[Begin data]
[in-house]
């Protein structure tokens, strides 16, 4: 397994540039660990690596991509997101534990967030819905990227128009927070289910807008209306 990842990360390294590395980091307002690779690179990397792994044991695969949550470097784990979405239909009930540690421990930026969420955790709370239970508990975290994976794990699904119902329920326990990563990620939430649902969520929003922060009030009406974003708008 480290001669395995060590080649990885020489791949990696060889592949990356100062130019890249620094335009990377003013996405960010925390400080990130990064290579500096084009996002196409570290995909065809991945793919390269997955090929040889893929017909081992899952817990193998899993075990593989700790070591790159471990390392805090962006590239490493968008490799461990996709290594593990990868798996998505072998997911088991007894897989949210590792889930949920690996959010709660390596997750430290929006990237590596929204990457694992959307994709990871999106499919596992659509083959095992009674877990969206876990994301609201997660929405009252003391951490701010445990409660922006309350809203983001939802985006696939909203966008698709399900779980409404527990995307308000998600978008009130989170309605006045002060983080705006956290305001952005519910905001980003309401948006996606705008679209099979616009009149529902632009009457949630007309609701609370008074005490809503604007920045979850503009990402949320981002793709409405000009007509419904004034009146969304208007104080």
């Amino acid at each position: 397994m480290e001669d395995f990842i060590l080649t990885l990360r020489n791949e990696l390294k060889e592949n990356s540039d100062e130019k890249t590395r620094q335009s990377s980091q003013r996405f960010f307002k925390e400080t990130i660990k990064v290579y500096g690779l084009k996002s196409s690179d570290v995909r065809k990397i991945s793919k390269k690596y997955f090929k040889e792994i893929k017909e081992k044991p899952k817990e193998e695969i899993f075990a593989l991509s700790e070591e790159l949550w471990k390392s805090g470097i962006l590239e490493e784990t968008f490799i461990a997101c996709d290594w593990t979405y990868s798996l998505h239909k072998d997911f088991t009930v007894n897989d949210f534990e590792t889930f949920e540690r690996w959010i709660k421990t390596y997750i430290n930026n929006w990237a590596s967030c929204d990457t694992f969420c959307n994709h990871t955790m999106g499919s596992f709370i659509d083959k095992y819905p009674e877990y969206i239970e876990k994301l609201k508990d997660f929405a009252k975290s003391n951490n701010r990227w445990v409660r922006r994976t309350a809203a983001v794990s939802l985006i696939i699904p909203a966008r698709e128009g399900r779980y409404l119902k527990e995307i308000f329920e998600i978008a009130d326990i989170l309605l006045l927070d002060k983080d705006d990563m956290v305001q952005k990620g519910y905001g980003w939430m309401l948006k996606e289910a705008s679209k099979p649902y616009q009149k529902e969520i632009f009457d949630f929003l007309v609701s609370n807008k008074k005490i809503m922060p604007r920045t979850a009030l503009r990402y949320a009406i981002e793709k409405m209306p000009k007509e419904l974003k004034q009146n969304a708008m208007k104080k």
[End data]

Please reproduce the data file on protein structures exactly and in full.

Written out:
[in-house]
């Protein structure tokens, strides 16, 4: 397994540039660990690596991509997101534990967030819905990227128009927070289910807008209306 990842990360390294590395980091307002690779690179990397792994044991695969949550470097784990979405239909009930540690421990930026969420955790709370239970508990975290994976794990699904119902329920326990990563990620939430649902969520929003922060009030009406974003708008 480290001669395995060590080649990885020489791949990696060889592949990356100062130019890249620094335009990377003013996405960010925390400080990130990064290579500096084009996002196409570290995909065809991945793919390269997955090929040889893929017909081992899952817990193998899993075990593989700790070591790159471990390392805090962006590239490493968008490799461990996709290594593990990868798996998505072998997911088991007894897989949210590792889930949920690996959010709660390596997750430290929006990237590596929204990457694992959307994709990871999106499919596992659509083959095992009674877990969206876990994301609201997660929405009252003391951490701010445990409660922006309350809203983001939802985006696939909203966008698709399900779980409404527990995307308000998600978008009130989170309605006045002060983080705006956290305001952005519910905001980003309401948006996606705008679209099979616009009149529902632009009457949630007309609701609370008074005490809503604007920045979850503009990402949320981002793709409405000009007509419904004034009146969304208007104080």
């Amino acid at each position: 397994m480290e001669d395995f990842i060590l080649t990885l990360r020489n791949e990696l390294k060889e592949n990356s540039d100062e130019k890249t590395r620094q335009s990377s980091q003013r996405f960010f307002k925390e400080t990130i660990k990064v290579y500096g690779l084009k996002s196409s690179d570290v995909r065809k990397i991945s793919k390269k690596y997955f090929k040889e792994i893929k017909e081992k044991p899952k817990e193998e695969i899993f075990a593989l991509s700790e070591e790159l949550w471990k390392s805090g470097i962006l590239e490493e784990t968008f490799i461990a997101c996709d290594w593990t979405y990868s798996l998505h239909k072998d997911f088991t009930v007894n897989d949210f534990e590792t889930f949920e540690r690996w959010i709660k421990t390596y997750i430290n930026n929006w990237a590596s967030c929204d990457t694992f969420c959307n994709h990871t955790m999106g499919s596992f709370i659509d083959k095992y819905p009674e877990y969206i239970e876990k994301l609201k508990d997660f929405a009252k975290s003391n951490n701010r990227w445990v409660r922006r994976t309350a809203a983001v794990s939802l985006i696939i699904p909203a966008r698709e128009g399900r779980y409404l119902k527990e995307i308000f329920e998600i978008a009130d326990i989170l309605l006045l927070d002060k983080d705006d990563m956290v305001q952005k990620g519910y905001g980003w939430m309401l948006k996606e289910a705008s679209k099979p649902y616009q009149k529902e969520i632009f009457d949630f929003l007309v609701s609370n807008k008074k005490i809503m922060p604007r920045t979850a009030l503009r990402y949320a009406i981002e793709k409405m209306p000009k007509e419904l974003k004034q009146n969304a708008m208007k104080k």